Building Bridges

Bergman's Valentine bridgelayer

My Covenanter

That talented Mr Bergman has designed a 1:100 scale Valentine bridgelayer, which I am in the process of printing right this instant.

I learn, from the Tank Museum's Tank Chats on Youtube, that the Aussies used the Covenanter hull instead of the Valentine, but they used the exact same bridge and mechanism. It seems to me that it should be fairly easy to kit-bash a Covenanter bridgelayer using some of Bergman's geometry on some of the Covenanter I designed quite a while ago.

I'll have to see if I can dig out some pictures of the Australian bridgelayer, but I suspect they'd have done away with the storage bins on the Covenanter's hull front, in order to ease the attachment of the front components of the bridge extension mechanism.

Craters, and More Craters


Fat Dragon Games has a freebie crater STL from their "World War Tesla" stuff available on DriveThruRPG. I nabbed it and printed some, variously resized in singles as well as merged into doubles and triples.

I'll use them to display barrage aiming points for BG, and they could also be used to indicate artillery-broken ground for WW1 games and the like. Or giant insect burrows for RPG games, for that matter.

Making one or two or three craters using traditional modelling methods is a trivial matter; making one or two or three dozen of them starts to get to be a bit of a chore. With my 3d printer, I can just set it to printing a dozen of them overnight and then forget about them until the morning when they're done, all thanks to the magic of FDM robotics.

d4 that I can pick up


I got tired of trying to pick up frictionless little tetrahedrons whenever I want to throw a bunch of four-sided dice, so I made some that are a bit easier to manipulate.

The shape is basically a squared football based on a distorted 16mm cube, so that they can only come to rest on four of the faces, and they're not much bigger than the six-siders I use.

The resin I use in my 3d printer is pretty soft, so it would probably not be a great idea to throw them around too much on a hard surface, but then again they don't have any hard edges to chip away. I'll just have to see how they last, and after all, I can always print more.

There are much harder-wearing ABS-like printing resins, but I don't have any.

Medium C Hornet again, but bigger


I've redesigned my 1:100 scale model of the Medium C "Hornet" for 1:56 (28mm). That mainly means refining the size of the rivets, adding some detail to the Hotchkiss machine-guns, and a few other bits and pieces.

Renault UE Chenillette (1:100)


The Renault UE Chenillette was a utility vehicle designed for the French army and adopted in the mid 1930s. It was never intended as a fighting vehicle, though it was armoured against small arms — it was intended as a light gun tow, and as a resupply vehicle. The cargo bin on the back could be tipped and unloaded from within, without having to expose the crew to enemy fire. Captured examples were widely used by the Germans in a variety of roles, especially in Russia.

This is a 1:100 scale model intended for 15mm gaming, but it should rescale pretty well up to 28mm scales.

I have included three cargo modules that can be printed separately and be slotted into the cargo bin, or not, as the user desires.

It may be possible to print the 1:100 scale model in FDM, but I have only printed it in resin, so I can make no guarantees there.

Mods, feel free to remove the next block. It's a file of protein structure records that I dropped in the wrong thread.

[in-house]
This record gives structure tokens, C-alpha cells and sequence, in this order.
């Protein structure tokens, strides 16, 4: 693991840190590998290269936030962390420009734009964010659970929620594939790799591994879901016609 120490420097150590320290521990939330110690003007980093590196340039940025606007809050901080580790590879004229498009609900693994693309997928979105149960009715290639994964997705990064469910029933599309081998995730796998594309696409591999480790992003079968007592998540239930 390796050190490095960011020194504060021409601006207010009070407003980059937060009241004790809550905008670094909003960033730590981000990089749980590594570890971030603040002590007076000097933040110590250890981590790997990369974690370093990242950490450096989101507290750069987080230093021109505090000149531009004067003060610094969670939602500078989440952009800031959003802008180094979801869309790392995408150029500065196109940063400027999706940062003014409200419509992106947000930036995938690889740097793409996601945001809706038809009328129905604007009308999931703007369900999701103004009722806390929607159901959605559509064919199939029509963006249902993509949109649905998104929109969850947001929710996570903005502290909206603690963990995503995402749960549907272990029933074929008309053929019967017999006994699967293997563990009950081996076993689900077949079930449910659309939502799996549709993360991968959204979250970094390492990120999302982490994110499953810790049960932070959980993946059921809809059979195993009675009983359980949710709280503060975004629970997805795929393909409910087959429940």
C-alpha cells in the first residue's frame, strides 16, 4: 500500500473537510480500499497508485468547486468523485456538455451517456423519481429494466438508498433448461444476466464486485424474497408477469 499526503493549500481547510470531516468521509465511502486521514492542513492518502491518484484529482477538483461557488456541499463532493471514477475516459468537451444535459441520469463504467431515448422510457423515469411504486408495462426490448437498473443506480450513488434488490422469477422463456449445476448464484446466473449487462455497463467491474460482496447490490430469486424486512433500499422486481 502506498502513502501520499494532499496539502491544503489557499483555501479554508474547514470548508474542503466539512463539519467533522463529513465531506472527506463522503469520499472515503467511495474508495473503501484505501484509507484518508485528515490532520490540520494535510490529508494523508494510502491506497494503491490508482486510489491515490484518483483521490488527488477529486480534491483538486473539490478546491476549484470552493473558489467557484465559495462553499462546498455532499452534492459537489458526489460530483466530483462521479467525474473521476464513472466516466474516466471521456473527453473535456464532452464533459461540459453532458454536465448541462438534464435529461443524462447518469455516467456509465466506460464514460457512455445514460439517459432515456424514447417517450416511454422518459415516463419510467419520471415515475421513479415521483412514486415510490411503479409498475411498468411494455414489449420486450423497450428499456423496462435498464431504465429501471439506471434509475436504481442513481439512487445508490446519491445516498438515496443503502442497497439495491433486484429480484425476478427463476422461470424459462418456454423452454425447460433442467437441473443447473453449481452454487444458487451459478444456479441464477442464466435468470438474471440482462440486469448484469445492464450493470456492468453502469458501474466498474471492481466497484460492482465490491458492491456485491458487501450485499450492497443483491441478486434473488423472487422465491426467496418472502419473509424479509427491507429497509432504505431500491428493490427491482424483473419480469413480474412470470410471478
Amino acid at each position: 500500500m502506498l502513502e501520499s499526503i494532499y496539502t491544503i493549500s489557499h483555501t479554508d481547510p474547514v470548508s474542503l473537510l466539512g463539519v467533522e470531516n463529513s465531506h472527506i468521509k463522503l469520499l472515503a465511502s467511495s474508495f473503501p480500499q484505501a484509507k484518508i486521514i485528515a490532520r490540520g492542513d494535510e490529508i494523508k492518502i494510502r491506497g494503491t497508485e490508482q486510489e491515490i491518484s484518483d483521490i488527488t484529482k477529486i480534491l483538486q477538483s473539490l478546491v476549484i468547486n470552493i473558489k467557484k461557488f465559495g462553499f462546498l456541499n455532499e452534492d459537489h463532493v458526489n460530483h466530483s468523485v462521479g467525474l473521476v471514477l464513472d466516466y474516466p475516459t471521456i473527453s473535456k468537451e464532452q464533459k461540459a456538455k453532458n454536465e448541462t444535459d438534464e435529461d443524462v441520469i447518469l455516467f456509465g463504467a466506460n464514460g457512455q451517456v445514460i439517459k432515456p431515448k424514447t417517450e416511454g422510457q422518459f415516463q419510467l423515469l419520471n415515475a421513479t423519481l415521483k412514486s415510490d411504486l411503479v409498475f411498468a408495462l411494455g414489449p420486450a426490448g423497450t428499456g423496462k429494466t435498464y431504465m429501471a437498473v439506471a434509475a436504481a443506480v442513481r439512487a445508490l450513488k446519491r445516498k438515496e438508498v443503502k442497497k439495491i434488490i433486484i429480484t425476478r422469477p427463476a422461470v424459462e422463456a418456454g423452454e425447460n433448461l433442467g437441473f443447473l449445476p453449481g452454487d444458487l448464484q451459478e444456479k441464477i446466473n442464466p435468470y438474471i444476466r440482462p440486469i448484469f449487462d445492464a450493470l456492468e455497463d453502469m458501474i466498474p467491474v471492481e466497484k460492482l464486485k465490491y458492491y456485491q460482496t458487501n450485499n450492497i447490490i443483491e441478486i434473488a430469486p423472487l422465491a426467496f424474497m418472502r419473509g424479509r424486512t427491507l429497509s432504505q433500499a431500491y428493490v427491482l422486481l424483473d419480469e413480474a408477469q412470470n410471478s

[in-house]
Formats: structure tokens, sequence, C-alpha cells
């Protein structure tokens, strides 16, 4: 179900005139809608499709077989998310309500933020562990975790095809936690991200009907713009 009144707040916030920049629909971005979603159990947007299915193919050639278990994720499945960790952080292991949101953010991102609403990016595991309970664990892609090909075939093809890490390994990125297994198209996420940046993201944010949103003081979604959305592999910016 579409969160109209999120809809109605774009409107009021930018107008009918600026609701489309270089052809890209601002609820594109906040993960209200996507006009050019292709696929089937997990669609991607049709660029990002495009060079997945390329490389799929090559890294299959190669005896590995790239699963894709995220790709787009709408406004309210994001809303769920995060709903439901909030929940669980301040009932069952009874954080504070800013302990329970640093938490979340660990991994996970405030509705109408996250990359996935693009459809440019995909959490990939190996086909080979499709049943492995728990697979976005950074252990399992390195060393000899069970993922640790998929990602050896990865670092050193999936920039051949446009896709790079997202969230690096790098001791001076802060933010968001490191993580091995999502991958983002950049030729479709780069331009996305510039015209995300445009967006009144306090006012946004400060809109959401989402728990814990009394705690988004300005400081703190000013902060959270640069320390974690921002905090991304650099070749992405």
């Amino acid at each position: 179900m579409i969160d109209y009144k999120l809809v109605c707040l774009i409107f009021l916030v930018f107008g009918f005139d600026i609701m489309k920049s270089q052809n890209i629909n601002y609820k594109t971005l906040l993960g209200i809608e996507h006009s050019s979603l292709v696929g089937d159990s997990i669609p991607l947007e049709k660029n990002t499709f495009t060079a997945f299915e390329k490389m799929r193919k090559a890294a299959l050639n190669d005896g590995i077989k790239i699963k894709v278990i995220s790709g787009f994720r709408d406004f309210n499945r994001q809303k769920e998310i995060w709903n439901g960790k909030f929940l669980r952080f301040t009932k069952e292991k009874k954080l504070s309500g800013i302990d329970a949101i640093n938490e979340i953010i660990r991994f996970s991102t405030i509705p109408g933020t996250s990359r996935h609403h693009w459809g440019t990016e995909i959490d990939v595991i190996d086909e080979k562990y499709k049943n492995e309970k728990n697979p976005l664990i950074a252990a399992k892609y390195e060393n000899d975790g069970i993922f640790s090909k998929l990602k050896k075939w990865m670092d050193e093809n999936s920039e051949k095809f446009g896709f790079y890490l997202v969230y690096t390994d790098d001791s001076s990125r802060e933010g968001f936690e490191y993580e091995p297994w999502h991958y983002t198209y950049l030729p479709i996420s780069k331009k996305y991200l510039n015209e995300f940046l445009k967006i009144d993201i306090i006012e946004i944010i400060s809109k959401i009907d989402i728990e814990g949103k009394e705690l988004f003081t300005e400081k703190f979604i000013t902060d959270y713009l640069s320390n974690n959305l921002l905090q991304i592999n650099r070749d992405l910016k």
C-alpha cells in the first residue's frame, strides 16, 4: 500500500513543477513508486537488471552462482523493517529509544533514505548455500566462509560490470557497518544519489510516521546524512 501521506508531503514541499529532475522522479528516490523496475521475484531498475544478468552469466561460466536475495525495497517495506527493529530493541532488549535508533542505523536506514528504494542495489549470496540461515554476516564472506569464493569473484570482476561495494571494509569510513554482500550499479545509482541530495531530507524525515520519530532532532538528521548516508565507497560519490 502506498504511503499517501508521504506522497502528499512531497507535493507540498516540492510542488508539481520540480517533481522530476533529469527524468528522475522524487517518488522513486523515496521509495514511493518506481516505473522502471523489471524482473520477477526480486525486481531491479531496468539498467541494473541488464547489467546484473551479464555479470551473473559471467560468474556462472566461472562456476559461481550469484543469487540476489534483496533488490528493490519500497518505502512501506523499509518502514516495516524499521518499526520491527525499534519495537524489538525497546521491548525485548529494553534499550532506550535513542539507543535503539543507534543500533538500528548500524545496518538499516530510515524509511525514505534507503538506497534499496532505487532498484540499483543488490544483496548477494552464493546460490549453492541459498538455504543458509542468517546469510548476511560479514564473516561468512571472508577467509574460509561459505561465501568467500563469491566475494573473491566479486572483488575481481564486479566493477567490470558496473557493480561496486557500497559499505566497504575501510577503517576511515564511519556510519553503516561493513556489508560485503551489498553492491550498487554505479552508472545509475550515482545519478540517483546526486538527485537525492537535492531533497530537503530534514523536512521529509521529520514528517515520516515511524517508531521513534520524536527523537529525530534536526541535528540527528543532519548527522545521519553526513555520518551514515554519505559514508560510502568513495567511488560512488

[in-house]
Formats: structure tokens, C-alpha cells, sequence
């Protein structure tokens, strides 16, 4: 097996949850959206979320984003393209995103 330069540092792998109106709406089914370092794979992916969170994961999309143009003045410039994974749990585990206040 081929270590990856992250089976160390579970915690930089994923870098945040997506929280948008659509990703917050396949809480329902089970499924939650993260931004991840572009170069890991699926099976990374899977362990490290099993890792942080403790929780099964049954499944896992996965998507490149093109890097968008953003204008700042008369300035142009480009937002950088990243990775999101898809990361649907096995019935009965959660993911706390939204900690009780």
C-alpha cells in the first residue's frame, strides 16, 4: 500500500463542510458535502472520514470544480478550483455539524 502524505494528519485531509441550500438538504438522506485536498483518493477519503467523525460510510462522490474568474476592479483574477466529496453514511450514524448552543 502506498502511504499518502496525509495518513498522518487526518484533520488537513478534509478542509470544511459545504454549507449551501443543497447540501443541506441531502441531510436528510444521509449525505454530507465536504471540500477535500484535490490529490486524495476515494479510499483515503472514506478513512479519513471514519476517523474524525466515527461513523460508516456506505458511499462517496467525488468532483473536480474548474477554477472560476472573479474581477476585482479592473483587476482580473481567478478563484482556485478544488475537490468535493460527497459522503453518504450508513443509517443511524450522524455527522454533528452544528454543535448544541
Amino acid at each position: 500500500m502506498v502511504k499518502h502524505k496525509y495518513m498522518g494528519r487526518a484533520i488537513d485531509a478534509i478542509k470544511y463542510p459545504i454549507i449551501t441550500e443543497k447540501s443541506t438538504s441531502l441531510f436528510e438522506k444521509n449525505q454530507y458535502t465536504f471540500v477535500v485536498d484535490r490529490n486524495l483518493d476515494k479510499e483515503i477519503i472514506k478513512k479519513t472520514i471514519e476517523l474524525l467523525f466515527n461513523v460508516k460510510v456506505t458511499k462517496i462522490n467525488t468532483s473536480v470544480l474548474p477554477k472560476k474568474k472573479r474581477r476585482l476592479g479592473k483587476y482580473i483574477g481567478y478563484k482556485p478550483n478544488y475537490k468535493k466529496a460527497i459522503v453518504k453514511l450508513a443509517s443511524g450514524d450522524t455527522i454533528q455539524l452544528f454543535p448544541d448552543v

The STLs are available from at


I've now also built, and successfully test-printed, the little tracked trailer that was characteristically used with the Chenillette to expand its cargo-carrying capacity.

I've added the STL for the trailer to the zip file on, and at some stage I'll also get around to adding some cargo loads for it as well.

Abandoned Lighthouse

Clickupon to embiggenate

I'm not sure who was the author of this model, nor where it originally came from. It might have been Thingiverse, it might have been from one of the Humble Bundles of STLs I've collected over time. All I know about it is that it's named "Abandoned Lighthouse", and it's scaled for use with 28mm figures.

It prints in several parts: one for the island, one for each floor of the tower (of which there are five), one for the roof, and a couple of light options. The one I've chosen is a simple brazier, the other is a sort of magical egg-light.

The tower sections include some interior detail, and it comes apart so that miniatures can be put inside.

I painted the stonework using the "leopard spot" technique.

First everything is painted in loose splotches of  raw sienna, burnt umber, and a sort of terracotta orange. The paint is quite loose, so it flows around and mingles a bit at the edges of the other colours.

In retrospect, I think yellow ochre would have been a better choice for the lightest tone, and burnt sienna for the middle.

At this point it all looks fairly terrible and gaudy.

Next I overpaint it all with a couple of layers of a black wash.

This tones down all the clown colours and unifies them tonally.

It all looks pretty dark now, but there's a variation in tone underneath the black wash that still shows through.

Then I dry-brushed with a cream colour, and highlight with pure white.

This lightens everything substantially, and brings out the surface detail of the model.

In this photo, I've also made the very first start on some vegetation, but at this point it's more like a bowling lawn than a wild weed patch.


This is the ballista model supplied with Printable Scenery's ships.

It's quite a nicely detailed model, and it could do with being printed quite a bit larger — a 200% or even 300% print wouldn't be over the top for a siege engine. 

The figure, as usual, is Sergeant Measureby, present for scale.